At the end of the exercise, I learned I lost nothing but gained everything.

So what’s up with all these sad crappy feelings and emotions? It’s called grief. It’s normal, it’s good, and will pass.

Fear and Insecurity- How It Lead Me to Being Fearless and Less Insecure

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When I was six years old, I remember getting the training wheels off my Rainbow Bright bicycle and riding alone for the first time. The feeling was exhilarating and the fact that my bike was Rainbow Bright made it magical. What a glorious moment for a six-year old. I was fearless.

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Needless to say, the bike apparently wasn’t that magical as I fell off and scraped my knee. My father ran to me, scooped me up, and took me to the house. Although I was hurt, I hadn’t cried until I looked down and saw the blood. The blood horrified me. Just the look of it made the pain grow exponentially. “The blood! The blood!” I screamed. The pain, not from falling, but from seeing the blood, was unbearable. My father never let me live that down…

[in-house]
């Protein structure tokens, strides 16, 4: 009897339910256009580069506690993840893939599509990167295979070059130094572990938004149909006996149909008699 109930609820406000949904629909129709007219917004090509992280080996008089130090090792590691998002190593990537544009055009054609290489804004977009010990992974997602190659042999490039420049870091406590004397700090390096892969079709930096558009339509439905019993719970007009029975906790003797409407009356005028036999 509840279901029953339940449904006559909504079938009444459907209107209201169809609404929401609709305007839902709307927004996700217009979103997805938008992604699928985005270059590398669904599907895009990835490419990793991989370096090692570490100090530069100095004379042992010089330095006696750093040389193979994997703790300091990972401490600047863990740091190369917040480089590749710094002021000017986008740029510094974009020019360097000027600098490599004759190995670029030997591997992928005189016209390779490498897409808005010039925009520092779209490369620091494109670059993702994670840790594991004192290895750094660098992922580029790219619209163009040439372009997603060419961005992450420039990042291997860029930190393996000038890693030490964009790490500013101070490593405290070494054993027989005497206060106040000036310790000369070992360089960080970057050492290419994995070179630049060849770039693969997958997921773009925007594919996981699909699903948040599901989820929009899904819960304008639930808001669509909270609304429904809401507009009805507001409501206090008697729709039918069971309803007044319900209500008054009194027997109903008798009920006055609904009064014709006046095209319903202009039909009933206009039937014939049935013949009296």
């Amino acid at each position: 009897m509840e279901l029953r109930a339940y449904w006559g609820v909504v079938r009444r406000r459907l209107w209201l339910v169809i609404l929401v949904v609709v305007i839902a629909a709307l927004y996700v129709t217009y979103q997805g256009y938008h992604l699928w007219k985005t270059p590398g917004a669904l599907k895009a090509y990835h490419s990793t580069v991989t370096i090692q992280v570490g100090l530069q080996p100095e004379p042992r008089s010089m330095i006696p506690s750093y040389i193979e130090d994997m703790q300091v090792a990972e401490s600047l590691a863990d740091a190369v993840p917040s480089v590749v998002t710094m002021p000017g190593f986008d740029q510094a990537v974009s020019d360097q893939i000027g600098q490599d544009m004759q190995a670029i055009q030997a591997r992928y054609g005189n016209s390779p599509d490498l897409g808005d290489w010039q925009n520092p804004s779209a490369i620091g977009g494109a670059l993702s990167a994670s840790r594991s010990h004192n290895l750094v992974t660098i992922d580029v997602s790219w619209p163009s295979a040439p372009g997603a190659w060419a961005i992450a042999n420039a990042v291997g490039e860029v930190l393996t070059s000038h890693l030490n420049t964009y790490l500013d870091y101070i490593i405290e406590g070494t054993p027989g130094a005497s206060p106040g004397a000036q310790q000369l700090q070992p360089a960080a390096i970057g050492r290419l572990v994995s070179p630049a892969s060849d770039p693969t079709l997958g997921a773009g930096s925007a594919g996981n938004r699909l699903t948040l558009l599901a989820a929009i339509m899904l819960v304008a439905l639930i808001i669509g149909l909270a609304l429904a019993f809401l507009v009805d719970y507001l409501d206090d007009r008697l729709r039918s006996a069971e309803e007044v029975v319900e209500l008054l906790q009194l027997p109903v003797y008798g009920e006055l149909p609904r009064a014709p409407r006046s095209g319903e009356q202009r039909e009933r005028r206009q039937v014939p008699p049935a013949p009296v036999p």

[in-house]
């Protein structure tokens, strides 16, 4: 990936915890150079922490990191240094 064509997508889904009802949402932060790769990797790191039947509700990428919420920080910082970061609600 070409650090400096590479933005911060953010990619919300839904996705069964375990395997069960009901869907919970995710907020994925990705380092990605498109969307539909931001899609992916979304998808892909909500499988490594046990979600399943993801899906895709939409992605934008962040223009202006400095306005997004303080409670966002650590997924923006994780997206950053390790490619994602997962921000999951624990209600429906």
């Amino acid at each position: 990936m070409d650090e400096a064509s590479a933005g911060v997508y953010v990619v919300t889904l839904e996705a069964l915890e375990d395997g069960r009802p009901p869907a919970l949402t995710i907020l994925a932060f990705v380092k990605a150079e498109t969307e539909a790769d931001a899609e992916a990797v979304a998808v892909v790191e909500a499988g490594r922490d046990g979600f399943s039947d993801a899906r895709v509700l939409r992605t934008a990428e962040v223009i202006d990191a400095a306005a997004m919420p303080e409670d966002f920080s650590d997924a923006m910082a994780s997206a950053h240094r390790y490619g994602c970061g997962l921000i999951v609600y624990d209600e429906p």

Now I’m 34 years old and still sensitive to the sight of blood, but it doesn’t intensify the pain. I’ve since learned that neither blood or riding a bike equals pain. I can enjoy a bike ride without fear of falling off. I can see blood and not feel immense pain.